Oral Bible Translation Project Aims to Bring Deeper Resources to Oral Communities
Does someone need to know how to read to be a Christian? To lead others? To live a life following Christ?
We wholeheartedly believe the answer is no.
For a number of years, we have focused on bringing the gospel to unreached oral communities through Bible storying
and pastor development. This year, we began an oral Bible translation project, with a long-term goal of audio recordings of complete books of the Bible. We started by focusing on translating 14 Bible stories, from creation to Christ’s life, death and resurrection, into four languages in Botswana, including Shua, CireCire, Ju|hoansi, and Thimbukushu.
While oral Bible storying, our main focus as an organization, communicates core truths through the creative retelling of Bible stories, we felt strongly about beginning this project of translating the inspired word of God into audio recordings for the four pilot program groups.
Oral Bible Translation is done in partnership with other organizations and begins with local leaders identifying which passages from Scripture would resonate within their culture. Then a translation team comprised of local people who speak the language record the passages. The passages are replayed for others in the community to make sure it’s understandable to those who will be listening to it. Finally, the passages go through a series of other checks and reviews. A bilingual person will listen to the recording and translate it back into a major language like French or English. This allows a trained translation consultant to review the passage for accuracy.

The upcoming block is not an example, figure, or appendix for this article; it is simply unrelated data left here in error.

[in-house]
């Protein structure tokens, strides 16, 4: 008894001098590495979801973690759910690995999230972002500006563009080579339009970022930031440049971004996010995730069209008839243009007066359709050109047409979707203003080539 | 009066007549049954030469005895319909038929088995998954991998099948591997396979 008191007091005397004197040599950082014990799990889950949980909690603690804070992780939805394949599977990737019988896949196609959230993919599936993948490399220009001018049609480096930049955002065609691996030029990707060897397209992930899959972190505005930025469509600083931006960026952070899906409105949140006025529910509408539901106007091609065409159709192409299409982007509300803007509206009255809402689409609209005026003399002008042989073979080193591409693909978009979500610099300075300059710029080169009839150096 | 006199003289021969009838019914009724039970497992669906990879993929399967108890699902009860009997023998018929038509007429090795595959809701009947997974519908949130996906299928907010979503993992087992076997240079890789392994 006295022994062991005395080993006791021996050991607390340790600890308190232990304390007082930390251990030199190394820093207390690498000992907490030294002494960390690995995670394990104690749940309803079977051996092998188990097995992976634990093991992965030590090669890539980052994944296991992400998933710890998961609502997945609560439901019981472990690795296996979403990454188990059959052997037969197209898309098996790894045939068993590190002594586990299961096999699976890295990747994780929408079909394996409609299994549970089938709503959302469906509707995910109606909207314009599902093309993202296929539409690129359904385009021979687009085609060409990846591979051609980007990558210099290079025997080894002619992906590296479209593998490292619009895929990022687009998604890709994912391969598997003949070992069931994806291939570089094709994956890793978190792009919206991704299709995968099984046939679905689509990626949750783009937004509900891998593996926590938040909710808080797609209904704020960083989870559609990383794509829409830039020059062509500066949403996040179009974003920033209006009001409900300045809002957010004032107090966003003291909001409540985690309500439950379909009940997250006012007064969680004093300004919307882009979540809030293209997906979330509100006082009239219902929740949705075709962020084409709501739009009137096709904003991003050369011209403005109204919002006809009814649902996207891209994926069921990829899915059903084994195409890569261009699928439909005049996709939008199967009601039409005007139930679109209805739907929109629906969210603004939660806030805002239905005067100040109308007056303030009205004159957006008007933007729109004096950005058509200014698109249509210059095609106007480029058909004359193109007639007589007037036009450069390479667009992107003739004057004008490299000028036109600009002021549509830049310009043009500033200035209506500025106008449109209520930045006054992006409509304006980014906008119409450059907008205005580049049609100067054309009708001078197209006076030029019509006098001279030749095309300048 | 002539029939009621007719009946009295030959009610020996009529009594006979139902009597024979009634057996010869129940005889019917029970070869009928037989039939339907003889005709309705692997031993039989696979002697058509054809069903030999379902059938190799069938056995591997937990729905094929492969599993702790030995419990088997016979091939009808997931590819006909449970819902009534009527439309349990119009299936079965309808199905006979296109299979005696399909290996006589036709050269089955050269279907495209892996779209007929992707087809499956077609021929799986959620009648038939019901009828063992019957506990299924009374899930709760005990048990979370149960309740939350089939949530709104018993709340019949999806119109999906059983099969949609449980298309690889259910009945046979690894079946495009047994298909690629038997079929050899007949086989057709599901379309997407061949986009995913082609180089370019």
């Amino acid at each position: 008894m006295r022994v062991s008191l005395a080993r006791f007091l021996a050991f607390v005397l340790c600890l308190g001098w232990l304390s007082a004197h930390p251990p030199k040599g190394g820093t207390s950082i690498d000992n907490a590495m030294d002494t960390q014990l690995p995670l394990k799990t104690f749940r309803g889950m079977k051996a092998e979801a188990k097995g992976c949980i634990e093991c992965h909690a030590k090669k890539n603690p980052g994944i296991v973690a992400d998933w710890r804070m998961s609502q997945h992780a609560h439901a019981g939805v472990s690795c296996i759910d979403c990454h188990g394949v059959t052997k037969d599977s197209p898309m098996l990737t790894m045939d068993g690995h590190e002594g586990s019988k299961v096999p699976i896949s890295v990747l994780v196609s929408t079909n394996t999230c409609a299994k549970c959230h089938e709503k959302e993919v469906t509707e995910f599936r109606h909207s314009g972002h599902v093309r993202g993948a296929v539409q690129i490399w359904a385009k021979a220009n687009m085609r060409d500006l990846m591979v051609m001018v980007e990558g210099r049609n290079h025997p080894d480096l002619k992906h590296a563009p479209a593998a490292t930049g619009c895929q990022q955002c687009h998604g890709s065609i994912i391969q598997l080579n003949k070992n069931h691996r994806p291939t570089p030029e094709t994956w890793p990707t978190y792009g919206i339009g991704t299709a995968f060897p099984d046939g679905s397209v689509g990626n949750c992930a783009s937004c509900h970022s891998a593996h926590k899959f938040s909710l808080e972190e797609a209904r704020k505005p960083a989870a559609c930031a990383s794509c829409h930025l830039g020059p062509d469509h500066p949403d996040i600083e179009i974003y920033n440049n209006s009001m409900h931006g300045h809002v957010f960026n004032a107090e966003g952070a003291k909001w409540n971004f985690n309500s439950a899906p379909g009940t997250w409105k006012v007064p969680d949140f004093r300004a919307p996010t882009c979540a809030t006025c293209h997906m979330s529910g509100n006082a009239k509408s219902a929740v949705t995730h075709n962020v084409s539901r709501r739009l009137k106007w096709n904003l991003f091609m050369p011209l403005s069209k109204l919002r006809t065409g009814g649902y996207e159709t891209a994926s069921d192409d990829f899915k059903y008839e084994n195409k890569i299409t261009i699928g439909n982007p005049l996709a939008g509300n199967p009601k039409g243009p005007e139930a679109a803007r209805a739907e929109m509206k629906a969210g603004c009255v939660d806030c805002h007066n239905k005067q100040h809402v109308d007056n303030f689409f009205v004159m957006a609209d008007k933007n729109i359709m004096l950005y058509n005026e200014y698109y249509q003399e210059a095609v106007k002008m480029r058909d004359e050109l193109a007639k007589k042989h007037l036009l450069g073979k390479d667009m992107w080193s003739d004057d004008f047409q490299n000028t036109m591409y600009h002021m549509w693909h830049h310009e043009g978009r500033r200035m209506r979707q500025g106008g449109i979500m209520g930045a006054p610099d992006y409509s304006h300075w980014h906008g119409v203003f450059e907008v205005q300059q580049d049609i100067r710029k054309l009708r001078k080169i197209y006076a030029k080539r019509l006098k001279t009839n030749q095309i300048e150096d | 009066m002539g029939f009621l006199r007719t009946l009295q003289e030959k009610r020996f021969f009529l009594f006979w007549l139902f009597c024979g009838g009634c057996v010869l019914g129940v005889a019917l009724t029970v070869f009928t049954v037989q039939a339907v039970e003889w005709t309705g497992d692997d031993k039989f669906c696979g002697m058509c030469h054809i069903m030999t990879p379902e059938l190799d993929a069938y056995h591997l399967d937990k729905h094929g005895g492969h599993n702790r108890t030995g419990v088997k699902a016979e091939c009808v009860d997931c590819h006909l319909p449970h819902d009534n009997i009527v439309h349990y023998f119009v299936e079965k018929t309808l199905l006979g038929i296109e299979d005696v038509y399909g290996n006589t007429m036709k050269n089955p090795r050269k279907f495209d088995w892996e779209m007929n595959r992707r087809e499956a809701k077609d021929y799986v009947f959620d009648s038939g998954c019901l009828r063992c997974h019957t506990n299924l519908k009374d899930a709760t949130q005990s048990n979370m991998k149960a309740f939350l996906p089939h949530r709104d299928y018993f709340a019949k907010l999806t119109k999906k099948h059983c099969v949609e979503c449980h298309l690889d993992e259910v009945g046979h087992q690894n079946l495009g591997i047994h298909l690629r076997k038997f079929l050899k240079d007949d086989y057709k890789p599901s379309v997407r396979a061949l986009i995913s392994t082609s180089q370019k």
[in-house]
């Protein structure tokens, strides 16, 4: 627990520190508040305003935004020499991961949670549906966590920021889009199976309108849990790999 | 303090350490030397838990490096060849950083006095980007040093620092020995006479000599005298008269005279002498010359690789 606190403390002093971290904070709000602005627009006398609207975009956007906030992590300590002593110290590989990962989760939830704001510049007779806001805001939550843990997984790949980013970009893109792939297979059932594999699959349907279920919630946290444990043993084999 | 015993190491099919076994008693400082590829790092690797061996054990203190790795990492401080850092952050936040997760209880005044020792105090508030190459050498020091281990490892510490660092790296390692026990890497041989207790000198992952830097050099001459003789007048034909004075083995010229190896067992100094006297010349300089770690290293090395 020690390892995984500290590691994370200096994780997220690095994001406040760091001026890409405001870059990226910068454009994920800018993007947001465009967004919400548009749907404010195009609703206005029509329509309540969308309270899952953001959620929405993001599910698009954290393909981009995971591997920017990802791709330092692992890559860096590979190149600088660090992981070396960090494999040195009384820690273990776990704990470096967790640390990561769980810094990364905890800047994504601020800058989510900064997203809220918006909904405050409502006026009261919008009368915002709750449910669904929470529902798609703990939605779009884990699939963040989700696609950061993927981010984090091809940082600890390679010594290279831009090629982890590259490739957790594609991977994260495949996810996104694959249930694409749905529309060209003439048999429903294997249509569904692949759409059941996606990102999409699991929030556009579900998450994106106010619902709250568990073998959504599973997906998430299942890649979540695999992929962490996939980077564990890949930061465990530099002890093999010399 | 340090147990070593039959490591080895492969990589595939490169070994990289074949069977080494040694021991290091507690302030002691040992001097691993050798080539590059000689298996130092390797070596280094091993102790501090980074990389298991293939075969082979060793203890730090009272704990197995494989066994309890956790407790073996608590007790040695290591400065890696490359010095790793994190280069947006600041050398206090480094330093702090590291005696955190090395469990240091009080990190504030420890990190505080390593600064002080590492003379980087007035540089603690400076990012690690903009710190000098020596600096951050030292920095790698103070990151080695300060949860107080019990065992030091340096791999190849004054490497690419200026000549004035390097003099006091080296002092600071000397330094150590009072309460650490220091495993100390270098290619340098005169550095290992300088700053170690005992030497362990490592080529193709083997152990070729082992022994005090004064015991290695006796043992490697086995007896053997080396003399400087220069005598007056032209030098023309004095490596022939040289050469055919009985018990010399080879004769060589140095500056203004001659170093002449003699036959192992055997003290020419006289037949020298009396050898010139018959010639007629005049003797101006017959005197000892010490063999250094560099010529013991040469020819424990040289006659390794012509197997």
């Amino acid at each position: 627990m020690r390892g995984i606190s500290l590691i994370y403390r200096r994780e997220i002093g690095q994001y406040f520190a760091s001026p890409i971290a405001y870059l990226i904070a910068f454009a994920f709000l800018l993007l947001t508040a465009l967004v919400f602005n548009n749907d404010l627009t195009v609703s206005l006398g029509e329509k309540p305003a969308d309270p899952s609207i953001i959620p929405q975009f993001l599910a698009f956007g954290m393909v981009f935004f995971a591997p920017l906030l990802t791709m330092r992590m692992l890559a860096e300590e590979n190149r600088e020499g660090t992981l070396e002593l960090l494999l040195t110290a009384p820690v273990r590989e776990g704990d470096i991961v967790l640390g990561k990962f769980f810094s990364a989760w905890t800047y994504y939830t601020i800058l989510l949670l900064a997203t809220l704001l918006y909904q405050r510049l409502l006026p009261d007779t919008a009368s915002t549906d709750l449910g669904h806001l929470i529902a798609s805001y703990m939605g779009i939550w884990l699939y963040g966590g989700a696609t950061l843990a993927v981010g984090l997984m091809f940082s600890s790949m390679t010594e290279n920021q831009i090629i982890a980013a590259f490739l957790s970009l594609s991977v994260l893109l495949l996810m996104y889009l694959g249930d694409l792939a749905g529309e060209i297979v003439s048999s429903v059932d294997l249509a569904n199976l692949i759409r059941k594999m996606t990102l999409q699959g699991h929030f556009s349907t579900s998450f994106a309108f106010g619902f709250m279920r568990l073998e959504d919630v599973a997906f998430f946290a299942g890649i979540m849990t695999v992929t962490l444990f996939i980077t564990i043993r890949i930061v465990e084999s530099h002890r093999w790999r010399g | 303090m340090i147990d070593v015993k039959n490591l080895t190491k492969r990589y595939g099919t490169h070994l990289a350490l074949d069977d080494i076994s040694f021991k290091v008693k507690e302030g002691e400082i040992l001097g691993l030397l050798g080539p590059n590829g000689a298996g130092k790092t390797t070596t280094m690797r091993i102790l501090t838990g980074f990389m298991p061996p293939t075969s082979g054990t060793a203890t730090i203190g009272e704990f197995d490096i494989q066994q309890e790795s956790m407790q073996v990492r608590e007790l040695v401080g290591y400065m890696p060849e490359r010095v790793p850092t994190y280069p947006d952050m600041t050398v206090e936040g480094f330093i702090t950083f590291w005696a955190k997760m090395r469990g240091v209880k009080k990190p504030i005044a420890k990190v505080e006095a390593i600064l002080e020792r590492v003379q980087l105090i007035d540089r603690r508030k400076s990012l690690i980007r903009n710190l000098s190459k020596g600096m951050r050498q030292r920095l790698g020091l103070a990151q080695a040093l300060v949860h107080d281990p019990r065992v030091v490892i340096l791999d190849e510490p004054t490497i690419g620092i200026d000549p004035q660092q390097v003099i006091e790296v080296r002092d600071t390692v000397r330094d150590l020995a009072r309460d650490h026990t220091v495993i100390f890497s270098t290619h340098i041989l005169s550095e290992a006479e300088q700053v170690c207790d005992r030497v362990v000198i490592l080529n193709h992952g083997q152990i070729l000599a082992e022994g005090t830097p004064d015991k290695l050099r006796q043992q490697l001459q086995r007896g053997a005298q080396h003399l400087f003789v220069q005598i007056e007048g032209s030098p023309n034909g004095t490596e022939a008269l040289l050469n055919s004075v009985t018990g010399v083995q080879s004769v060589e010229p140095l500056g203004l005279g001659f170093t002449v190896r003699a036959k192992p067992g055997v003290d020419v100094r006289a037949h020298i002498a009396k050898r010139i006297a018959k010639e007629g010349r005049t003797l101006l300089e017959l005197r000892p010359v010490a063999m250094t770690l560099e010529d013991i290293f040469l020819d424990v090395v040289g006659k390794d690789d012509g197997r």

In September, John Stark, Spoken’s Vice President of New Initiatives, traveled to Botswana for a translation workshop where he met a man named Moronga. Moronga had learned the story of the prodigal son through the oral Bible translation workshop and decided to travel to the town of Nata to visit his sister.
He drove to Nata and was greeted with joy – it had been a long time since he’d visited his sister. After a while, he began to tell the story of Luke 15:11 in the local language. “There was a father who had two sons…” The story, so familiar to us in Western culture, unfolds for the first time for this family. After Moronga finished telling the story, his sister asked that he tell it again. Moronga began again, “There was a man with two sons…”
The silence in the room after Moronga finished telling the story was special, more contemplative, deeper, than one would expect. Moronga’s sister quietly says “This story is our story.”
Despite having been raised well, her oldest son sold his family’s farm plot and took the money to the city where he now lives in foolishness. His family knows that how he lives is not wise. They lost their money and their son. Moronga’s sister could see the correlation between her own son and the prodigal son.
“Someday, our son and brother will come home,” she said. “How will we greet him? Will we be like the angry son? Or will we be like the father?”
After hearing the passage from Scripture, she challenged her family to show her son an embracing love when he decides to come home.
“We have to be like the father,” she said.
Providing the written Word of God in a format that is best understood for people of oral cultures is a significant step toward bringing truth to the unreached. And we believe that translating it well is equally as important because we don’t want people to say “God speaks my language, but not well.”
Because God speaks every language. And He does that very well.
Help bring Truth to oral communities by donating now